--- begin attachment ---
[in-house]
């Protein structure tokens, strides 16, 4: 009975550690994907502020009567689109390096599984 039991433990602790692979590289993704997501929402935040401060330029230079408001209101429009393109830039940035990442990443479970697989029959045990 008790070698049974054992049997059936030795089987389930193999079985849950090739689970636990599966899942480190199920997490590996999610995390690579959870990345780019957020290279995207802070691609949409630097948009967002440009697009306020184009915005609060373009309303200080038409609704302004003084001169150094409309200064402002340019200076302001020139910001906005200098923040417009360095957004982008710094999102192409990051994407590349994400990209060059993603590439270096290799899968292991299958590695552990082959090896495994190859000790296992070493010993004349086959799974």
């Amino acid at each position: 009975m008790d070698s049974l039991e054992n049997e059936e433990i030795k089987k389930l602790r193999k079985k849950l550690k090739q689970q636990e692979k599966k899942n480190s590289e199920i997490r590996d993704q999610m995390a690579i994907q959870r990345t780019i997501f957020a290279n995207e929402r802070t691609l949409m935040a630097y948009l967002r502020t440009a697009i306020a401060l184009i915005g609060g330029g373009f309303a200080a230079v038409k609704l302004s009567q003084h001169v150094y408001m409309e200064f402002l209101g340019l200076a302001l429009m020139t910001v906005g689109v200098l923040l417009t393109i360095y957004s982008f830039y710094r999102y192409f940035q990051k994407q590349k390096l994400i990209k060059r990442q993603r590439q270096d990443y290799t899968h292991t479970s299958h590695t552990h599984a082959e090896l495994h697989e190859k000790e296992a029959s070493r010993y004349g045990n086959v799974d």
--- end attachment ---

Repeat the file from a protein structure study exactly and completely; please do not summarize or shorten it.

[in-house]
């Protein structure tokens, strides 16, 4: 009975550690994907502020009567689109390096599984 039991433990602790692979590289993704997501929402935040401060330029230079408001209101429009393109830039940035990442990443479970697989029959045990 008790070698049974054992049997059936030795089987389930193999079985849950090739689970636990599966899942480190199920997490590996999610995390690579959870990345780019957020290279995207802070691609949409630097948009967002440009697009306020184009915005609060373009309303200080038409609704302004003084001169150094409309200064402002340019200076302001020139910001906005200098923040417009360095957004982008710094999102192409990051994407590349994400990209060059993603590439270096290799899968292991299958590695552990082959090896495994190859000790296992070493010993004349086959799974």
């Amino acid at each position: 009975m008790d070698s049974l039991e054992n049997e059936e433990i030795k089987k389930l602790r193999k079985k849950l550690k090739q689970q636990e692979k599966k899942n480190s590289e199920i997490r590996d993704q999610m995390a690579i994907q959870r990345t780019i997501f957020a290279n995207e929402r802070t691609l949409m935040a630097y948009l967002r502020t440009a697009i306020a401060l184009i915005g609060g330029g373009f309303a200080a230079v038409k609704l302004s009567q003084h001169v150094y408001m409309e200064f402002l209101g340019l200076a302001l429009m020139t910001v906005g689109v200098l923040l417009t393109i360095y957004s982008f830039y710094r999102y192409f940035q990051k994407q590349k390096l994400i990209k060059r990442q993603r590439q270096d990443y290799t899968h292991t479970s299958h590695t552990h599984a082959e090896l495994h697989e190859k000790e296992a029959s070493r010993y004349g045990n086959v799974d």